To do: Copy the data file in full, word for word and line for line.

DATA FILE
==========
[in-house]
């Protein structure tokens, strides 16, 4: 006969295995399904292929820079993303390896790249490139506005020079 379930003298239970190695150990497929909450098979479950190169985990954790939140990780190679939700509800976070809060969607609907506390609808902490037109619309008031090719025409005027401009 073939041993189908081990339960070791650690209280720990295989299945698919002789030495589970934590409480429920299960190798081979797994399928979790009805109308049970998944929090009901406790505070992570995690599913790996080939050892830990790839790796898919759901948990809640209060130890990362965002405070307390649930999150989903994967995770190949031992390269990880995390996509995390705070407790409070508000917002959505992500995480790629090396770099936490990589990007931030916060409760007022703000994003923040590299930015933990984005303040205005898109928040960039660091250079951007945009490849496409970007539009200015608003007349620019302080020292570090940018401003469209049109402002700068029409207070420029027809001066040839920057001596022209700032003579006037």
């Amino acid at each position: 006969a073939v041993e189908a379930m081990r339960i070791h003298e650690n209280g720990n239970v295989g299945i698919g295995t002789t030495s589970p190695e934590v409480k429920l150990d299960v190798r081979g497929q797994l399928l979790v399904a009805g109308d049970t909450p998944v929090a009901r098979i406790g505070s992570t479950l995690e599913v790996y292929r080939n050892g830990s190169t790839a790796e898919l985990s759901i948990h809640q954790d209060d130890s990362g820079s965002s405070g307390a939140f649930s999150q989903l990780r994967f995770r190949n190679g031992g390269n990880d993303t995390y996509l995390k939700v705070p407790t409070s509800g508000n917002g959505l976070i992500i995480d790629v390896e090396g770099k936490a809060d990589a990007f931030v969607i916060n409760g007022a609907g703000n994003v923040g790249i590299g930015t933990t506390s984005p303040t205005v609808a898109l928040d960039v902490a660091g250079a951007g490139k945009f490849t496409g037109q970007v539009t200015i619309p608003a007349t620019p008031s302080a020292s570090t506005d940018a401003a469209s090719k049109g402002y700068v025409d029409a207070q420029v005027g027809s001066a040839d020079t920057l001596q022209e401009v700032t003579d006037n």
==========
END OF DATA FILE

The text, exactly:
[in-house]
């Protein structure tokens, strides 16, 4: 006969295995399904292929820079993303390896790249490139506005020079 379930003298239970190695150990497929909450098979479950190169985990954790939140990780190679939700509800976070809060969607609907506390609808902490037109619309008031090719025409005027401009 073939041993189908081990339960070791650690209280720990295989299945698919002789030495589970934590409480429920299960190798081979797994399928979790009805109308049970998944929090009901406790505070992570995690599913790996080939050892830990790839790796898919759901948990809640209060130890990362965002405070307390649930999150989903994967995770190949031992390269990880995390996509995390705070407790409070508000917002959505992500995480790629090396770099936490990589990007931030916060409760007022703000994003923040590299930015933990984005303040205005898109928040960039660091250079951007945009490849496409970007539009200015608003007349620019302080020292570090940018401003469209049109402002700068029409207070420029027809001066040839920057001596022209700032003579006037």
């Amino acid at each position: 006969a073939v041993e189908a379930m081990r339960i070791h003298e650690n209280g720990n239970v295989g299945i698919g295995t002789t030495s589970p190695e934590v409480k429920l150990d299960v190798r081979g497929q797994l399928l979790v399904a009805g109308d049970t909450p998944v929090a009901r098979i406790g505070s992570t479950l995690e599913v790996y292929r080939n050892g830990s190169t790839a790796e898919l985990s759901i948990h809640q954790d209060d130890s990362g820079s965002s405070g307390a939140f649930s999150q989903l990780r994967f995770r190949n190679g031992g390269n990880d993303t995390y996509l995390k939700v705070p407790t409070s509800g508000n917002g959505l976070i992500i995480d790629v390896e090396g770099k936490a809060d990589a990007f931030v969607i916060n409760g007022a609907g703000n994003v923040g790249i590299g930015t933990t506390s984005p303040t205005v609808a898109l928040d960039v902490a660091g250079a951007g490139k945009f490849t496409g037109q970007v539009t200015i619309p608003a007349t620019p008031s302080a020292s570090t506005d940018a401003a469209s090719k049109g402002y700068v025409d029409a207070q420029v005027g027809s001066a040839d020079t920057l001596q022209e401009v700032t003579d006037n």